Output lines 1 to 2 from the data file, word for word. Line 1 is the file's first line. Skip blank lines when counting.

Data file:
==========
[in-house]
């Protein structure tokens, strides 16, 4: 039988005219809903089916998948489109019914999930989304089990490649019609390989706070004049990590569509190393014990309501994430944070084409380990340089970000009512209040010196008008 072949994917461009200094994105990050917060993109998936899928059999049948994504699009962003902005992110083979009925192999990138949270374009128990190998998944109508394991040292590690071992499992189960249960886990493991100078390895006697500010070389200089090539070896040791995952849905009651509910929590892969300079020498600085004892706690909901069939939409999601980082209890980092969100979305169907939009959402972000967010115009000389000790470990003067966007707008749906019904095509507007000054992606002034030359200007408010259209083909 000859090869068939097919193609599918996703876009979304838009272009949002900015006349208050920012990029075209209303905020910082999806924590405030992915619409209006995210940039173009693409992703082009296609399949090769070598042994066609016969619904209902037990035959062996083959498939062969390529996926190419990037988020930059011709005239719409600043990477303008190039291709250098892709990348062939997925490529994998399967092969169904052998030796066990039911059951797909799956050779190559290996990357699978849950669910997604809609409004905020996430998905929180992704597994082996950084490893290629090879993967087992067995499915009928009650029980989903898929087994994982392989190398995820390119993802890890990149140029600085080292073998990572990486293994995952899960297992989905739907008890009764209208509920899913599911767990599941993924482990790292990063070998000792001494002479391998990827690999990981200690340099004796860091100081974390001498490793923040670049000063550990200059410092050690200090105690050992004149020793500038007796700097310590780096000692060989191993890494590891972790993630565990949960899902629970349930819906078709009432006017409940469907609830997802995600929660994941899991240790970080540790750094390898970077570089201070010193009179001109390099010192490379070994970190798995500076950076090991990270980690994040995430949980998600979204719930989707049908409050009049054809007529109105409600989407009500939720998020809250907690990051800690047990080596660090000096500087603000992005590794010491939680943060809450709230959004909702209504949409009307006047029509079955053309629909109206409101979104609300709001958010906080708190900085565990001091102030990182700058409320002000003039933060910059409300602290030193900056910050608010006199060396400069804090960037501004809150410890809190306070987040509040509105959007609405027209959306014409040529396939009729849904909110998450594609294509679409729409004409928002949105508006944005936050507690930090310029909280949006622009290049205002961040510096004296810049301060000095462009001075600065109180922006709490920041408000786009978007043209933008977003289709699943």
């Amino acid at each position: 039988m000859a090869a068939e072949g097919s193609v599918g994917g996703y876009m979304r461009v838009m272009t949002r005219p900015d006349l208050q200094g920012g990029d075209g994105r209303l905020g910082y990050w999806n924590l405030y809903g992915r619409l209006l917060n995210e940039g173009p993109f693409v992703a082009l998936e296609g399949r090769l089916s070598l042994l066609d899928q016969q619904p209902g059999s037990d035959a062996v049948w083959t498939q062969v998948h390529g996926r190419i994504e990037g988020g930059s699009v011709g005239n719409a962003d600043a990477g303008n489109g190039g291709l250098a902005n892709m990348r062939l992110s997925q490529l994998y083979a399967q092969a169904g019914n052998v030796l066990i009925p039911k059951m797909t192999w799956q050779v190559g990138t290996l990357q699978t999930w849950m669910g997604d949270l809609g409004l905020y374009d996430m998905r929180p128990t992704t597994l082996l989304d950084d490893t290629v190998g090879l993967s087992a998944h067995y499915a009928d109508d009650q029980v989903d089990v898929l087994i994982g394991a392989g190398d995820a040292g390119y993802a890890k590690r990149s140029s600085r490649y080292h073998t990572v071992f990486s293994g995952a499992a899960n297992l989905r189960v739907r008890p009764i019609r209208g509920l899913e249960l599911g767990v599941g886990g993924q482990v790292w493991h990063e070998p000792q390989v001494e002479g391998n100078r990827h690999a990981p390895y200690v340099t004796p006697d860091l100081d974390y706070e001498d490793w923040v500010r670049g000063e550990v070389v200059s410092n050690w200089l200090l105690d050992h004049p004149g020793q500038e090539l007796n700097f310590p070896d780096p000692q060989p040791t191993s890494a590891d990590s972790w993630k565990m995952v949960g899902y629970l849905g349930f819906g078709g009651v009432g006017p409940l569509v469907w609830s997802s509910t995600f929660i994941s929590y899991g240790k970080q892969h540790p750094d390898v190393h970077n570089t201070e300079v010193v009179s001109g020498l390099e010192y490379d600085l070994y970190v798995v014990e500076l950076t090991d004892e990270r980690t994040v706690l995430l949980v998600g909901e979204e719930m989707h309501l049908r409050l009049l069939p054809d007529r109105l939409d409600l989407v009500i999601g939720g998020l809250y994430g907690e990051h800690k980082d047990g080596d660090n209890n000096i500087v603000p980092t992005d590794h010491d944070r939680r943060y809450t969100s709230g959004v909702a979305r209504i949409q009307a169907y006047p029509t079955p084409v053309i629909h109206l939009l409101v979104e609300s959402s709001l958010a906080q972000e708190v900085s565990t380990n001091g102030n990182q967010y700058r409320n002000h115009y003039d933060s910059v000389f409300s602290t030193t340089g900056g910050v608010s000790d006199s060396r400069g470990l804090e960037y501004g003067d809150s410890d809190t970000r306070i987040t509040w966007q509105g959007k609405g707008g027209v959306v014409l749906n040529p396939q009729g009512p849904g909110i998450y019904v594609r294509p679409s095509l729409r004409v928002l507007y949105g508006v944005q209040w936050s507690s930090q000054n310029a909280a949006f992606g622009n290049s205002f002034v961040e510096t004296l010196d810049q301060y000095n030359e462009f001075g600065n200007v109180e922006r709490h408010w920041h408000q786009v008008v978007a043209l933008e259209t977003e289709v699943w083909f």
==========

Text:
[in-house]
């Protein structure tokens, strides 16, 4: 039988005219809903089916998948489109019914999930989304089990490649019609390989706070004049990590569509190393014990309501994430944070084409380990340089970000009512209040010196008008 072949994917461009200094994105990050917060993109998936899928059999049948994504699009962003902005992110083979009925192999990138949270374009128990190998998944109508394991040292590690071992499992189960249960886990493991100078390895006697500010070389200089090539070896040791995952849905009651509910929590892969300079020498600085004892706690909901069939939409999601980082209890980092969100979305169907939009959402972000967010115009000389000790470990003067966007707008749906019904095509507007000054992606002034030359200007408010259209083909 000859090869068939097919193609599918996703876009979304838009272009949002900015006349208050920012990029075209209303905020910082999806924590405030992915619409209006995210940039173009693409992703082009296609399949090769070598042994066609016969619904209902037990035959062996083959498939062969390529996926190419990037988020930059011709005239719409600043990477303008190039291709250098892709990348062939997925490529994998399967092969169904052998030796066990039911059951797909799956050779190559290996990357699978849950669910997604809609409004905020996430998905929180992704597994082996950084490893290629090879993967087992067995499915009928009650029980989903898929087994994982392989190398995820390119993802890890990149140029600085080292073998990572990486293994995952899960297992989905739907008890009764209208509920899913599911767990599941993924482990790292990063070998000792001494002479391998990827690999990981200690340099004796860091100081974390001498490793923040670049000063550990200059410092050690200090105690050992004149020793500038007796700097310590780096000692060989191993890494590891972790993630565990949960899902629970349930819906078709009432006017409940469907609830997802995600929660994941899991240790970080540790750094390898970077570089201070010193009179001109390099010192490379070994970190798995500076950076090991990270980690994040995430949980998600979204719930989707049908409050009049054809007529109105409600989407009500939720998020809250907690990051800690047990080596660090000096500087603000992005590794010491939680943060809450709230959004909702209504949409009307006047029509079955053309629909109206409101979104609300709001958010906080708190900085565990001091102030990182700058409320002000003039933060910059409300602290030193900056910050608010006199060396400069804090960037501004809150410890809190306070987040509040509105959007609405027209959306014409040529396939009729849904909110998450594609294509679409729409004409928002949105508006944005936050507690930090310029909280949006622009290049205002961040510096004296810049301060000095462009001075600065109180922006709490920041408000786009978007043209933008977003289709699943």